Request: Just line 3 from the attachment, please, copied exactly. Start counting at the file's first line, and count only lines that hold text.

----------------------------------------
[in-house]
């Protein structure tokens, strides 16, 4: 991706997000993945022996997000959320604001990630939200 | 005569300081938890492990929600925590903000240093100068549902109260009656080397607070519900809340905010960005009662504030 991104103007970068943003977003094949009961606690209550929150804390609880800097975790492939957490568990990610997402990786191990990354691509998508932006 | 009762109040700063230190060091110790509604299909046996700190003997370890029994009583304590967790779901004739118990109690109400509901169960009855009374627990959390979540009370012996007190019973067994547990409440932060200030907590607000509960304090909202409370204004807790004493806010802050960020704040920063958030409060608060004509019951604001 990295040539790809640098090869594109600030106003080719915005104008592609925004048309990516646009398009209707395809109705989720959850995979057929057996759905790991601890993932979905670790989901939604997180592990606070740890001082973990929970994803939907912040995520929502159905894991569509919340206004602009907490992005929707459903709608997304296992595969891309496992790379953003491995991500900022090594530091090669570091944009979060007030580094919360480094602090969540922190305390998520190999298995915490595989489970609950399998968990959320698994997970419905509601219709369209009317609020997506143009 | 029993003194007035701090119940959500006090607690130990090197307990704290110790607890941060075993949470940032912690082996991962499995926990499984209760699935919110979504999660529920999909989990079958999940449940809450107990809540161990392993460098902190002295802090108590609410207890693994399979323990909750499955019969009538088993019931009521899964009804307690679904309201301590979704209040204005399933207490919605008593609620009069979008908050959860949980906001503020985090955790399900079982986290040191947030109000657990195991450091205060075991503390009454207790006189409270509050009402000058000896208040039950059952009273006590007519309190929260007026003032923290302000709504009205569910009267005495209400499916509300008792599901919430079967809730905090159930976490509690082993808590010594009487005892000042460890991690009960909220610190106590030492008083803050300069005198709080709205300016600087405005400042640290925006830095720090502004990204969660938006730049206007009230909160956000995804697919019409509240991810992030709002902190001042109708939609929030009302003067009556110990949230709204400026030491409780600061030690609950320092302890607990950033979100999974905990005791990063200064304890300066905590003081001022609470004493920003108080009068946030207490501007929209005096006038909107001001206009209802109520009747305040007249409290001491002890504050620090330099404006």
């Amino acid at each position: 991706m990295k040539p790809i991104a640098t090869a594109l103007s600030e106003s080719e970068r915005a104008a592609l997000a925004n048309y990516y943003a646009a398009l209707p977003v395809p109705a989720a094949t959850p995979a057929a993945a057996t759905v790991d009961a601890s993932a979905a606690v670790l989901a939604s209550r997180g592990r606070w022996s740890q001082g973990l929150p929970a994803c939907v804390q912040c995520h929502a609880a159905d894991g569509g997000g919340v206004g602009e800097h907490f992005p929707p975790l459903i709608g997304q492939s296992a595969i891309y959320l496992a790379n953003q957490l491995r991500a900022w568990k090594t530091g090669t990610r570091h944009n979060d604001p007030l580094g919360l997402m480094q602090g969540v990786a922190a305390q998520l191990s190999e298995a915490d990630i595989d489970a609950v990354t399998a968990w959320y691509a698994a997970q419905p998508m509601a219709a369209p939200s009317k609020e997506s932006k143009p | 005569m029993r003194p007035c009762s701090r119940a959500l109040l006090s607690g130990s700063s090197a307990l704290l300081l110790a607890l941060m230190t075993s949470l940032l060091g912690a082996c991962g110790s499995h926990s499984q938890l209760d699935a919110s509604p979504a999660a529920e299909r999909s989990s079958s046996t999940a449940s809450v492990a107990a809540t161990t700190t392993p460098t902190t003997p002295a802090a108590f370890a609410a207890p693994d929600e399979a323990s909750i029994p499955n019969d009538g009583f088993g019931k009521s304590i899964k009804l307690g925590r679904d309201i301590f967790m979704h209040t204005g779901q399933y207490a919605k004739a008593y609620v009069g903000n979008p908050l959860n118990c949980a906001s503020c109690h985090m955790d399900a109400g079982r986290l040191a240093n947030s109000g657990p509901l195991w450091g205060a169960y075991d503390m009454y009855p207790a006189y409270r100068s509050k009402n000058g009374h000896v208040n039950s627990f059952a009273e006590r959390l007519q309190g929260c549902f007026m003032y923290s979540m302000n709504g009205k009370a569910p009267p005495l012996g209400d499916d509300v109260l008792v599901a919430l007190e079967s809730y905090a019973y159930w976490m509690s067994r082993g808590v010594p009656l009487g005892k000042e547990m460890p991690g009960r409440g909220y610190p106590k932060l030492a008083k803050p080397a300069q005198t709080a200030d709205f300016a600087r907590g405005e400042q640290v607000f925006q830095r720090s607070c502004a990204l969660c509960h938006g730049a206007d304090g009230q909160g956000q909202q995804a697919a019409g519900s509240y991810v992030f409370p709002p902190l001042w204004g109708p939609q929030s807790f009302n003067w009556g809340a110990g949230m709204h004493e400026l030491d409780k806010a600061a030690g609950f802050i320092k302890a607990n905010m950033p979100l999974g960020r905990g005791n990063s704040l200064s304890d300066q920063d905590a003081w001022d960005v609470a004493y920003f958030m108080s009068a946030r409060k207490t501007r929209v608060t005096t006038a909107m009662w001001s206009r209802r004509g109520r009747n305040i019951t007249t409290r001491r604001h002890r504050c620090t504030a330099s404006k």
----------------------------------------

């Amino acid at each position: 991706m990295k040539p790809i991104a640098t090869a594109l103007s600030e106003s080719e970068r915005a104008a592609l997000a925004n048309y990516y943003a646009a398009l209707p977003v395809p109705a989720a094949t959850p995979a057929a993945a057996t759905v790991d009961a601890s993932a979905a606690v670790l989901a939604s209550r997180g592990r606070w022996s740890q001082g973990l929150p929970a994803c939907v804390q912040c995520h929502a609880a159905d894991g569509g997000g919340v206004g602009e800097h907490f992005p929707p975790l459903i709608g997304q492939s296992a595969i891309y959320l496992a790379n953003q957490l491995r991500a900022w568990k090594t530091g090669t990610r570091h944009n979060d604001p007030l580094g919360l997402m480094q602090g969540v990786a922190a305390q998520l191990s190999e298995a915490d990630i595989d489970a609950v990354t399998a968990w959320y691509a698994a997970q419905p998508m509601a219709a369209p939200s009317k609020e997506s932006k143009p | 005569m029993r003194p007035c009762s701090r119940a959500l109040l006090s607690g130990s700063s090197a307990l704290l300081l110790a607890l941060m230190t075993s949470l940032l060091g912690a082996c991962g110790s499995h926990s499984q938890l209760d699935a919110s509604p979504a999660a529920e299909r999909s989990s079958s046996t999940a449940s809450v492990a107990a809540t161990t700190t392993p460098t902190t003997p002295a802090a108590f370890a609410a207890p693994d929600e399979a323990s909750i029994p499955n019969d009538g009583f088993g019931k009521s304590i899964k009804l307690g925590r679904d309201i301590f967790m979704h209040t204005g779901q399933y207490a919605k004739a008593y609620v009069g903000n979008p908050l959860n118990c949980a906001s503020c109690h985090m955790d399900a109400g079982r986290l040191a240093n947030s109000g657990p509901l195991w450091g205060a169960y075991d503390m009454y009855p207790a006189y409270r100068s509050k009402n000058g009374h000896v208040n039950s627990f059952a009273e006590r959390l007519q309190g929260c549902f007026m003032y923290s979540m302000n709504g009205k009370a569910p009267p005495l012996g209400d499916d509300v109260l008792v599901a919430l007190e079967s809730y905090a019973y159930w976490m509690s067994r082993g808590v010594p009656l009487g005892k000042e547990m460890p991690g009960r409440g909220y610190p106590k932060l030492a008083k803050p080397a300069q005198t709080a200030d709205f300016a600087r907590g405005e400042q640290v607000f925006q830095r720090s607070c502004a990204l969660c509960h938006g730049a206007d304090g009230q909160g956000q909202q995804a697919a019409g519900s509240y991810v992030f409370p709002p902190l001042w204004g109708p939609q929030s807790f009302n003067w009556g809340a110990g949230m709204h004493e400026l030491d409780k806010a600061a030690g609950f802050i320092k302890a607990n905010m950033p979100l999974g960020r905990g005791n990063s704040l200064s304890d300066q920063d905590a003081w001022d960005v609470a004493y920003f958030m108080s009068a946030r409060k207490t501007r929209v608060t005096t006038a909107m009662w001001s206009r209802r004509g109520r009747n305040i019951t007249t409290r001491r604001h002890r504050c620090t504030a330099s404006k």